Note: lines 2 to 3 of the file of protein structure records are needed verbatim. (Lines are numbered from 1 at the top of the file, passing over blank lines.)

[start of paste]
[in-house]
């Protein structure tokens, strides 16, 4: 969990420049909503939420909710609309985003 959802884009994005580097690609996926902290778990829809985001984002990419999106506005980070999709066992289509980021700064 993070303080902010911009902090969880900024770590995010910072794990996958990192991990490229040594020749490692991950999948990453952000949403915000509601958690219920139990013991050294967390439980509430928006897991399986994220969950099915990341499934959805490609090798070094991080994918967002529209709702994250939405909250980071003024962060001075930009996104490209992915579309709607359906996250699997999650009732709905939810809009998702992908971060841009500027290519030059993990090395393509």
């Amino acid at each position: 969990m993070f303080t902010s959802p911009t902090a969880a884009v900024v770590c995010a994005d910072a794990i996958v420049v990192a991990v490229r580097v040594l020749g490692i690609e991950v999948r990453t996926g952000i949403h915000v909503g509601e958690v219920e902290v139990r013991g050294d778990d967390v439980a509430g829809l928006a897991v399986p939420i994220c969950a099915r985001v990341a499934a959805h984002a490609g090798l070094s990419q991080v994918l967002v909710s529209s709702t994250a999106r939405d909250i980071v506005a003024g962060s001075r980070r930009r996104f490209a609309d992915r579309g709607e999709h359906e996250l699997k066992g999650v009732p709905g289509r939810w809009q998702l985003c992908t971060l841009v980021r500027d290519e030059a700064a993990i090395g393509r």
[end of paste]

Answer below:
């Protein structure tokens, strides 16, 4: 969990420049909503939420909710609309985003 959802884009994005580097690609996926902290778990829809985001984002990419999106506005980070999709066992289509980021700064 993070303080902010911009902090969880900024770590995010910072794990996958990192991990490229040594020749490692991950999948990453952000949403915000509601958690219920139990013991050294967390439980509430928006897991399986994220969950099915990341499934959805490609090798070094991080994918967002529209709702994250939405909250980071003024962060001075930009996104490209992915579309709607359906996250699997999650009732709905939810809009998702992908971060841009500027290519030059993990090395393509």
């Amino acid at each position: 969990m993070f303080t902010s959802p911009t902090a969880a884009v900024v770590c995010a994005d910072a794990i996958v420049v990192a991990v490229r580097v040594l020749g490692i690609e991950v999948r990453t996926g952000i949403h915000v909503g509601e958690v219920e902290v139990r013991g050294d778990d967390v439980a509430g829809l928006a897991v399986p939420i994220c969950a099915r985001v990341a499934a959805h984002a490609g090798l070094s990419q991080v994918l967002v909710s529209s709702t994250a999106r939405d909250i980071v506005a003024g962060s001075r980070r930009r996104f490209a609309d992915r579309g709607e999709h359906e996250l699997k066992g999650v009732p709905g289509r939810w809009q998702l985003c992908t971060l841009v980021r500027d290519e030059a700064a993990i090395g393509r």